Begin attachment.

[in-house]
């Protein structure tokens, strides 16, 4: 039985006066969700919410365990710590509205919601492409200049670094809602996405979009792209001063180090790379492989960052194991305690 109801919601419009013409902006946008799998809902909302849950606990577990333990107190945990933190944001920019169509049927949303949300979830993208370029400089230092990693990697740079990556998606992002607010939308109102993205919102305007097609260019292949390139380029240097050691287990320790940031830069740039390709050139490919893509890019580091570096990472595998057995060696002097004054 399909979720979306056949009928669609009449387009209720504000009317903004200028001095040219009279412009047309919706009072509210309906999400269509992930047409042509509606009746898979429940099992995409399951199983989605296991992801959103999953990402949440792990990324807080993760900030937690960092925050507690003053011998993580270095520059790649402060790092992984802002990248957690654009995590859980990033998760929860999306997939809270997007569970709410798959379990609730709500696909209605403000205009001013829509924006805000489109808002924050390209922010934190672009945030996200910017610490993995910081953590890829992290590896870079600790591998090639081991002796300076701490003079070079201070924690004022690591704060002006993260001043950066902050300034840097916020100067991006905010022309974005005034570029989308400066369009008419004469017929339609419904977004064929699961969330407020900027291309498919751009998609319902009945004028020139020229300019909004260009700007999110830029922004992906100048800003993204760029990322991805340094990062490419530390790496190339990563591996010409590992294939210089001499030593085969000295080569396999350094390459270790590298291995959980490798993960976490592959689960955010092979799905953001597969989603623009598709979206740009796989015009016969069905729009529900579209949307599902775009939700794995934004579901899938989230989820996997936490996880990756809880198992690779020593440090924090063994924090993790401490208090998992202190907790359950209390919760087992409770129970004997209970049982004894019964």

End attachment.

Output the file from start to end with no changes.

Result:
[in-house]
């Protein structure tokens, strides 16, 4: 039985006066969700919410365990710590509205919601492409200049670094809602996405979009792209001063180090790379492989960052194991305690 109801919601419009013409902006946008799998809902909302849950606990577990333990107190945990933190944001920019169509049927949303949300979830993208370029400089230092990693990697740079990556998606992002607010939308109102993205919102305007097609260019292949390139380029240097050691287990320790940031830069740039390709050139490919893509890019580091570096990472595998057995060696002097004054 399909979720979306056949009928669609009449387009209720504000009317903004200028001095040219009279412009047309919706009072509210309906999400269509992930047409042509509606009746898979429940099992995409399951199983989605296991992801959103999953990402949440792990990324807080993760900030937690960092925050507690003053011998993580270095520059790649402060790092992984802002990248957690654009995590859980990033998760929860999306997939809270997007569970709410798959379990609730709500696909209605403000205009001013829509924006805000489109808002924050390209922010934190672009945030996200910017610490993995910081953590890829992290590896870079600790591998090639081991002796300076701490003079070079201070924690004022690591704060002006993260001043950066902050300034840097916020100067991006905010022309974005005034570029989308400066369009008419004469017929339609419904977004064929699961969330407020900027291309498919751009998609319902009945004028020139020229300019909004260009700007999110830029922004992906100048800003993204760029990322991805340094990062490419530390790496190339990563591996010409590992294939210089001499030593085969000295080569396999350094390459270790590298291995959980490798993960976490592959689960955010092979799905953001597969989603623009598709979206740009796989015009016969069905729009529900579209949307599902775009939700794995934004579901899938989230989820996997936490996880990756809880198992690779020593440090924090063994924090993790401490208090998992202190907790359950209390919760087992409770129970004997209970049982004894019964």